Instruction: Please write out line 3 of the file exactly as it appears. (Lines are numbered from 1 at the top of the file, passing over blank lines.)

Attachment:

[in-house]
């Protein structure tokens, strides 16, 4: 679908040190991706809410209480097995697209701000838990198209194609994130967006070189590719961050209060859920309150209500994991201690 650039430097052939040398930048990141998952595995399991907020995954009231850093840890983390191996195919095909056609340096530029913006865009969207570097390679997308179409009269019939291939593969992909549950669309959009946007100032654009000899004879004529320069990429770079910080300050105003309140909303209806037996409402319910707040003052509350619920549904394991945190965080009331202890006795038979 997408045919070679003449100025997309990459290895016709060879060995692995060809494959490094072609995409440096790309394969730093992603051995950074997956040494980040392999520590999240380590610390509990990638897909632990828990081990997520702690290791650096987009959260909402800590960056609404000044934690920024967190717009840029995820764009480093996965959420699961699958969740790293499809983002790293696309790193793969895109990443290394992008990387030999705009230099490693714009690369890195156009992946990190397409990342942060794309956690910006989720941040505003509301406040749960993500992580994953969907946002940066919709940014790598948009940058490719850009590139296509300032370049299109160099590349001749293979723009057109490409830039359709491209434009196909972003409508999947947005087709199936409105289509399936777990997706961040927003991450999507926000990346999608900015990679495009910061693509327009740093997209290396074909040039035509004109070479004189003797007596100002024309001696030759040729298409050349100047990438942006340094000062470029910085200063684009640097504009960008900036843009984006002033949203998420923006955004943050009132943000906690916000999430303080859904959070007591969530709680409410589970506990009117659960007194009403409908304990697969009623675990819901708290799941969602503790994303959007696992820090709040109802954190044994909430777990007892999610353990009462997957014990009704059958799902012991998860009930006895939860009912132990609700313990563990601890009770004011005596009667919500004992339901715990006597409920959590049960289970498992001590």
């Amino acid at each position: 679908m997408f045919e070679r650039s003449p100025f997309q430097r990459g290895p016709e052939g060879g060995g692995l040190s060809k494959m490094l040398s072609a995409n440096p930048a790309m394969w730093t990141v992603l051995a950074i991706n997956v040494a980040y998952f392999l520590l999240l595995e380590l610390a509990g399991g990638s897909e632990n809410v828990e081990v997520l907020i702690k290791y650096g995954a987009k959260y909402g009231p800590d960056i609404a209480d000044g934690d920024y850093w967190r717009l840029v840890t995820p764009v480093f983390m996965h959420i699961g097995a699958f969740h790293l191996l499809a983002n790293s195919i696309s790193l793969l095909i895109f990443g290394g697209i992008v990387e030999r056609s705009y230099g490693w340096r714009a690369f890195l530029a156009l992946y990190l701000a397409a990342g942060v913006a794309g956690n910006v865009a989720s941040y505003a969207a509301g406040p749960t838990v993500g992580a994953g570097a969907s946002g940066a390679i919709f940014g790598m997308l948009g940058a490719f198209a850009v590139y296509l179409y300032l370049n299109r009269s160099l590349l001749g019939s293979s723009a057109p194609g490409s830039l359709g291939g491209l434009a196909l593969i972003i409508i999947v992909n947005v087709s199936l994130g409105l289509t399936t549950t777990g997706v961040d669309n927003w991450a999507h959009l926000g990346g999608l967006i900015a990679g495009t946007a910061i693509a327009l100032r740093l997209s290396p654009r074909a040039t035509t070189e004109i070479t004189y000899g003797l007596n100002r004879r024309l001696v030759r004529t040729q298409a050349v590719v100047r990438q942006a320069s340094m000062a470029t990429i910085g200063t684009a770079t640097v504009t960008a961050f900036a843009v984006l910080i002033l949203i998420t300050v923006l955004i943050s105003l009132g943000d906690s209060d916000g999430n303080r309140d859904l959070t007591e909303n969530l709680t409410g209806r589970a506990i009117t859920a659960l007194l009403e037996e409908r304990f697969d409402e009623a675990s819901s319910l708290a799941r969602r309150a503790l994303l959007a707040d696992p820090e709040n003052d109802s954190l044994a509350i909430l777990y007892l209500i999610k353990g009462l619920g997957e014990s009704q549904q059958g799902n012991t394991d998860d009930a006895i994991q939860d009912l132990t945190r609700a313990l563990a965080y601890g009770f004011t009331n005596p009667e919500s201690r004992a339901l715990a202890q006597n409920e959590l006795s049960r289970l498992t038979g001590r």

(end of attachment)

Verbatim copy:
């Amino acid at each position: 679908m997408f045919e070679r650039s003449p100025f997309q430097r990459g290895p016709e052939g060879g060995g692995l040190s060809k494959m490094l040398s072609a995409n440096p930048a790309m394969w730093t990141v992603l051995a950074i991706n997956v040494a980040y998952f392999l520590l999240l595995e380590l610390a509990g399991g990638s897909e632990n809410v828990e081990v997520l907020i702690k290791y650096g995954a987009k959260y909402g009231p800590d960056i609404a209480d000044g934690d920024y850093w967190r717009l840029v840890t995820p764009v480093f983390m996965h959420i699961g097995a699958f969740h790293l191996l499809a983002n790293s195919i696309s790193l793969l095909i895109f990443g290394g697209i992008v990387e030999r056609s705009y230099g490693w340096r714009a690369f890195l530029a156009l992946y990190l701000a397409a990342g942060v913006a794309g956690n910006v865009a989720s941040y505003a969207a509301g406040p749960t838990v993500g992580a994953g570097a969907s946002g940066a390679i919709f940014g790598m997308l948009g940058a490719f198209a850009v590139y296509l179409y300032l370049n299109r009269s160099l590349l001749g019939s293979s723009a057109p194609g490409s830039l359709g291939g491209l434009a196909l593969i972003i409508i999947v992909n947005v087709s199936l994130g409105l289509t399936t549950t777990g997706v961040d669309n927003w991450a999507h959009l926000g990346g999608l967006i900015a990679g495009t946007a910061i693509a327009l100032r740093l997209s290396p654009r074909a040039t035509t070189e004109i070479t004189y000899g003797l007596n100002r004879r024309l001696v030759r004529t040729q298409a050349v590719v100047r990438q942006a320069s340094m000062a470029t990429i910085g200063t684009a770079t640097v504009t960008a961050f900036a843009v984006l910080i002033l949203i998420t300050v923006l955004i943050s105003l009132g943000d906690s209060d916000g999430n303080r309140d859904l959070t007591e909303n969530l709680t409410g209806r589970a506990i009117t859920a659960l007194l009403e037996e409908r304990f697969d409402e009623a675990s819901s319910l708290a799941r969602r309150a503790l994303l959007a707040d696992p820090e709040n003052d109802s954190l044994a509350i909430l777990y007892l209500i999610k353990g009462l619920g997957e014990s009704q549904q059958g799902n012991t394991d998860d009930a006895i994991q939860d009912l132990t945190r609700a313990l563990a965080y601890g009770f004011t009331n005596p009667e919500s201690r004992a339901l715990a202890q006597n409920e959590l006795s049960r289970l498992t038979g001590r």